This topic covers some general UI guidelines for developing applications with LabKey.

Button or Link?

Buttons and links can provide similar functionality. When trying to decide what to use, ask yourself:

"Am I going somewhere? Or, am I doing something?"

  • If you're going somewhere, you're navigating, and links are traditional. This includes drilling down to another level of content, or going to another page to perform a related action.
  • If you're doing something, use a button. This includes committing changes to the database, sending a message, adding or removing fields in a form - something is functionally happening or changing, you're not just moving to another screen.

What about popup windows? You're doing a next step, so launching with a button makes sense.

What about hover content (panels, tooltips, etc)? These can be activated with buttons or links. Sometimes "additional info" or "help" panels are activated with a "?" button or link.

Button Labeling

  1. Be brief. Use an icon or one verb whenever possible (see the core button list below).
  2. Stick with the following "core" buttons as-is, whenever possible:
Button LabelActionShortcut Key
SaveCommit something new or updated to the database, and remain on the page.(key)
Save & CloseCommit something new or updated to the database, and go to the next logical page, a summary view of the data entered, or if neither of these exist, to wherever the user came from before.(key)
DeleteRemove something from the database. 
RevertRevert to a previous state. 
CancelStop an action, discard all changes without prompting and return user to where they were before. 
ResetBefore saving, clear all entries or reset to defaults. 
AddAdd an element to the page or form 
UploadUpload files and data 
ImportPull data into a LabKey format 
ExportPush data out in another format 
InferReconciling data (?) 
ActivateToggle something on 
DeactivateToggle something off 
BrowseOpen a file browser window 
SearchInitiate a search query 
ReloadReload the page to refresh the view 
SendSend something somewhere or to someone 
RunExecute a script or process 
   
   

 

Button Positioning

When placing buttons, use the following decision tree:

1. first choice: directly below the related fields or form, especially if there is more than one form element (i.e. several text fields, radio buttons, etc that are processed together – button should appear directly below)

2. second choice: to the right of the field or form, especially when there is only one form element (i.e., webpart dropdown, single search field) or it makes sense to directly relate the button to the form element (i.e. a Browse button by text field)

3. third choice: if there is a long table or form that requires scrolling, buttons may appear at the top and the bottom so the user has quick access in either direction.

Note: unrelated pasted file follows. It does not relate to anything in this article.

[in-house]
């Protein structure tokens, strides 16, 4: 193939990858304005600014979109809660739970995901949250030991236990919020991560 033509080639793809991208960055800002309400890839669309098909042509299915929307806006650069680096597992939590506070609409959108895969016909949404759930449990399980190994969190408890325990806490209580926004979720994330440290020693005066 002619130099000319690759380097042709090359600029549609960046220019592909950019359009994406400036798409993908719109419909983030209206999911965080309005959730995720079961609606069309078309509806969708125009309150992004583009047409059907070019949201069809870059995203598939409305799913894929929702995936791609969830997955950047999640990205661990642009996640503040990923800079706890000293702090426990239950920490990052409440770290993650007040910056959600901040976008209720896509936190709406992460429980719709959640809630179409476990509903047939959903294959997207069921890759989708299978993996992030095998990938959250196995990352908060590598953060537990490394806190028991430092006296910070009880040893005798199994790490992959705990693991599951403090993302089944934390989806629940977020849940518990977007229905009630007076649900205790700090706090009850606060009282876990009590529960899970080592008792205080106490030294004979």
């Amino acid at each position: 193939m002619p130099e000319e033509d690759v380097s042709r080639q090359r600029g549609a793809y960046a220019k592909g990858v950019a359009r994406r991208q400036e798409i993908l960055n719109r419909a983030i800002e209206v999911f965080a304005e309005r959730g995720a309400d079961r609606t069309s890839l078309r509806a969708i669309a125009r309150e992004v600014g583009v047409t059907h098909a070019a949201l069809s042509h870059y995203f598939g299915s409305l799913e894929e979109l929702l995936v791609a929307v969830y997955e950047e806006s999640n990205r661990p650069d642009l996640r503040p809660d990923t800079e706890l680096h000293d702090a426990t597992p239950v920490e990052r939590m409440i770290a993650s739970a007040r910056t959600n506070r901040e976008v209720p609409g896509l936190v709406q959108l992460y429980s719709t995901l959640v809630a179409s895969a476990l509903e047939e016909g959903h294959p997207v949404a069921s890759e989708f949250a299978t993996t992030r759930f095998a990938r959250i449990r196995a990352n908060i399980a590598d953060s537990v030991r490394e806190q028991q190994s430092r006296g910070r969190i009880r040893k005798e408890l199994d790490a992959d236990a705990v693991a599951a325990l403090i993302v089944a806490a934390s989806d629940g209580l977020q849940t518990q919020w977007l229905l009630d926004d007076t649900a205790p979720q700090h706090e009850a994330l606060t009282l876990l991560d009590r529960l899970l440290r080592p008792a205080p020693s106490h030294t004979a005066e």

In addition...

When placing buttons side-by-side: Leave xx pixels of space between each button to minimize the chance of clicking the wrong choice.

When placing the "Cancel" button: Always place to the right of other buttons, so "Cancel" is always the last (rightmost) button in a group.

 

Using the Webpart Nav Menu

Use this component to reduce the number of text links within webparts, cleaning up the visual display.

What goes in a webpart nav menu... or, what remains a link? Where webpart menus are concerned, it might be easier to think about what *doesn't* go in a menu. When placing a text link, ask:

  • Will this link be used by everyone?
  • Is the link specific to a function within the webpart, where proximity is crucial?
  • Is the link going to be used alot? Is it right in the path of action?

If a link can pass these tests, it might be appropriate to leave as a link, always visible, outside the menu. Otherwise, consider moving as many text links as possible into a logical menu system.

How to word the menu items: Like buttons, use words as sparingly as possible. If you're tempted to add words, ask: do they *really* provide clarity, or differentiation between similar menu items? If not, resist!

If you do write multi-word menu items, follow standard headline/subhead style, i.e. capitalize all major words while leaving prepositions and conjunctions lower case ("at", "the", "and", "but", "to", etc.)

Notifications

Its definitely a good thing to let users know what's happening. Here are some general guidelines:

Navigating away: If the user tries to leave a page with unsaved changes, the UI should prompt the user with an alert box and opportunity to save first.

Required Fields: When a form field is required, place a "*" next to the field names and note at the bottom of the form: *=required.

Error messages: Error messages should appear within the visible region of the window, and should be comprehensible to non-developers. Ideally, provide suggestions about how the user might correct the error.

Discussion

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